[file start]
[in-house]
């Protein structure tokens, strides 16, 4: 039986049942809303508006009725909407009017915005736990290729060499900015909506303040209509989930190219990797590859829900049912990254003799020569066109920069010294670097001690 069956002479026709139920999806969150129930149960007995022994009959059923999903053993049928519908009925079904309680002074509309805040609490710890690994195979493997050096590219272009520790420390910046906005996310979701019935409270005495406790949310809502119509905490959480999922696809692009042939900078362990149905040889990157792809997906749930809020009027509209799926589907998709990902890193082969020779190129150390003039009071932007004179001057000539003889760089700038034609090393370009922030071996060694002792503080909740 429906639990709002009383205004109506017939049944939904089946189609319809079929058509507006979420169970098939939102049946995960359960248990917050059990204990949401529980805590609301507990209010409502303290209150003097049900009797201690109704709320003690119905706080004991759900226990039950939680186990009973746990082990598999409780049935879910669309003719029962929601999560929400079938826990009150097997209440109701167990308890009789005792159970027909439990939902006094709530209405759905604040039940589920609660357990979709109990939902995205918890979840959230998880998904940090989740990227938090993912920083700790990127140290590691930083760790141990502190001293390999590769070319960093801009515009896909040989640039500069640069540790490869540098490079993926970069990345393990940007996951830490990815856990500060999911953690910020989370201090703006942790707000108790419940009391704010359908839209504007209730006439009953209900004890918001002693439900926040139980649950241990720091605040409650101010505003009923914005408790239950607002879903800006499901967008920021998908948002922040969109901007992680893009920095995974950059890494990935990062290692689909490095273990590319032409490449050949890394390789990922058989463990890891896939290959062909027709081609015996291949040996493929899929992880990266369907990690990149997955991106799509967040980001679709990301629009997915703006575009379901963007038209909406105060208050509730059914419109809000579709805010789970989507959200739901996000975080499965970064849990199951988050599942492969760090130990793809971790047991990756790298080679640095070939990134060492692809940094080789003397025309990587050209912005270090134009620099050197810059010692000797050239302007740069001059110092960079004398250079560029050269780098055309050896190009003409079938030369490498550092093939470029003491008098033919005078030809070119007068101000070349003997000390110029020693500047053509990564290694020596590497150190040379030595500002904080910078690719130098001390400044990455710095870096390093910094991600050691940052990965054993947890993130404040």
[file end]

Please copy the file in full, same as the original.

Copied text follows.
[in-house]
């Protein structure tokens, strides 16, 4: 039986049942809303508006009725909407009017915005736990290729060499900015909506303040209509989930190219990797590859829900049912990254003799020569066109920069010294670097001690 069956002479026709139920999806969150129930149960007995022994009959059923999903053993049928519908009925079904309680002074509309805040609490710890690994195979493997050096590219272009520790420390910046906005996310979701019935409270005495406790949310809502119509905490959480999922696809692009042939900078362990149905040889990157792809997906749930809020009027509209799926589907998709990902890193082969020779190129150390003039009071932007004179001057000539003889760089700038034609090393370009922030071996060694002792503080909740 429906639990709002009383205004109506017939049944939904089946189609319809079929058509507006979420169970098939939102049946995960359960248990917050059990204990949401529980805590609301507990209010409502303290209150003097049900009797201690109704709320003690119905706080004991759900226990039950939680186990009973746990082990598999409780049935879910669309003719029962929601999560929400079938826990009150097997209440109701167990308890009789005792159970027909439990939902006094709530209405759905604040039940589920609660357990979709109990939902995205918890979840959230998880998904940090989740990227938090993912920083700790990127140290590691930083760790141990502190001293390999590769070319960093801009515009896909040989640039500069640069540790490869540098490079993926970069990345393990940007996951830490990815856990500060999911953690910020989370201090703006942790707000108790419940009391704010359908839209504007209730006439009953209900004890918001002693439900926040139980649950241990720091605040409650101010505003009923914005408790239950607002879903800006499901967008920021998908948002922040969109901007992680893009920095995974950059890494990935990062290692689909490095273990590319032409490449050949890394390789990922058989463990890891896939290959062909027709081609015996291949040996493929899929992880990266369907990690990149997955991106799509967040980001679709990301629009997915703006575009379901963007038209909406105060208050509730059914419109809000579709805010789970989507959200739901996000975080499965970064849990199951988050599942492969760090130990793809971790047991990756790298080679640095070939990134060492692809940094080789003397025309990587050209912005270090134009620099050197810059010692000797050239302007740069001059110092960079004398250079560029050269780098055309050896190009003409079938030369490498550092093939470029003491008098033919005078030809070119007068101000070349003997000390110029020693500047053509990564290694020596590497150190040379030595500002904080910078690719130098001390400044990455710095870096390093910094991600050691940052990965054993947890993130404040």